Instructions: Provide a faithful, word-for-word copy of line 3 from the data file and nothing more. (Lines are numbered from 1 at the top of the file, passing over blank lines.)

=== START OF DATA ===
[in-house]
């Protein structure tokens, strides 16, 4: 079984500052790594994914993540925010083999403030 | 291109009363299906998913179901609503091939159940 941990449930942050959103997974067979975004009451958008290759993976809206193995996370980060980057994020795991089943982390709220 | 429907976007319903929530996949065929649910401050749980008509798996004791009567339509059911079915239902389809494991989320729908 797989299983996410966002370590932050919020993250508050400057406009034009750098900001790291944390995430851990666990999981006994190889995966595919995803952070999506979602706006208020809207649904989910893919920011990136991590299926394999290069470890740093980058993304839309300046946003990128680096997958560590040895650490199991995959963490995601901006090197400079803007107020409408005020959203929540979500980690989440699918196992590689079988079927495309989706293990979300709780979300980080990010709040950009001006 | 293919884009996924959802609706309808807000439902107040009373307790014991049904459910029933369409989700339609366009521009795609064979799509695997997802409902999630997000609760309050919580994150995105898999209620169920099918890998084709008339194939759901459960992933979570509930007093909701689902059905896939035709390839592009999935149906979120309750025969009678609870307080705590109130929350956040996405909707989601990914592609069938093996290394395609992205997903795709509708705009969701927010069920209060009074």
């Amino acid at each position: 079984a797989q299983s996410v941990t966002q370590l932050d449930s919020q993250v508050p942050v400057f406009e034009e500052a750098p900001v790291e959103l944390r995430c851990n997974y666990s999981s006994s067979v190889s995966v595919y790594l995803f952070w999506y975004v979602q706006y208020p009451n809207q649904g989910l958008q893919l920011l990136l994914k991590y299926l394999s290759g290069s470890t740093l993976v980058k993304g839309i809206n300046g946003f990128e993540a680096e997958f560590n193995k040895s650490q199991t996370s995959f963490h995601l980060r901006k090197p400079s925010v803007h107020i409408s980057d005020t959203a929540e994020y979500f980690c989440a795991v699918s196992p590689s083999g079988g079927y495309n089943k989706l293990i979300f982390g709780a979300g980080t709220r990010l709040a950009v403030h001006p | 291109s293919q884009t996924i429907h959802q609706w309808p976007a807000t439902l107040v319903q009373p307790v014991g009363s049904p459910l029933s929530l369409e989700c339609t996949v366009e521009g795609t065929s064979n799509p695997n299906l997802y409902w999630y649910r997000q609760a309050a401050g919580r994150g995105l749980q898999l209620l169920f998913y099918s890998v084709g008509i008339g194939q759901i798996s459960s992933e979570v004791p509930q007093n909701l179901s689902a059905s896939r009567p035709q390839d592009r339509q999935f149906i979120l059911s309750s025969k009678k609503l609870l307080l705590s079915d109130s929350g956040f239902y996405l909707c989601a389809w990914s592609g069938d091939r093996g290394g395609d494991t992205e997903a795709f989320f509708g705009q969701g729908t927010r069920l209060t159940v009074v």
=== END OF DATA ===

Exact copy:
């Amino acid at each position: 079984a797989q299983s996410v941990t966002q370590l932050d449930s919020q993250v508050p942050v400057f406009e034009e500052a750098p900001v790291e959103l944390r995430c851990n997974y666990s999981s006994s067979v190889s995966v595919y790594l995803f952070w999506y975004v979602q706006y208020p009451n809207q649904g989910l958008q893919l920011l990136l994914k991590y299926l394999s290759g290069s470890t740093l993976v980058k993304g839309i809206n300046g946003f990128e993540a680096e997958f560590n193995k040895s650490q199991t996370s995959f963490h995601l980060r901006k090197p400079s925010v803007h107020i409408s980057d005020t959203a929540e994020y979500f980690c989440a795991v699918s196992p590689s083999g079988g079927y495309n089943k989706l293990i979300f982390g709780a979300g980080t709220r990010l709040a950009v403030h001006p | 291109s293919q884009t996924i429907h959802q609706w309808p976007a807000t439902l107040v319903q009373p307790v014991g009363s049904p459910l029933s929530l369409e989700c339609t996949v366009e521009g795609t065929s064979n799509p695997n299906l997802y409902w999630y649910r997000q609760a309050a401050g919580r994150g995105l749980q898999l209620l169920f998913y099918s890998v084709g008509i008339g194939q759901i798996s459960s992933e979570v004791p509930q007093n909701l179901s689902a059905s896939r009567p035709q390839d592009r339509q999935f149906i979120l059911s309750s025969k009678k609503l609870l307080l705590s079915d109130s929350g956040f239902y996405l909707c989601a389809w990914s592609g069938d091939r093996g290394g395609d494991t992205e997903a795709f989320f509708g705009q969701g729908t927010r069920l209060t159940v009074v």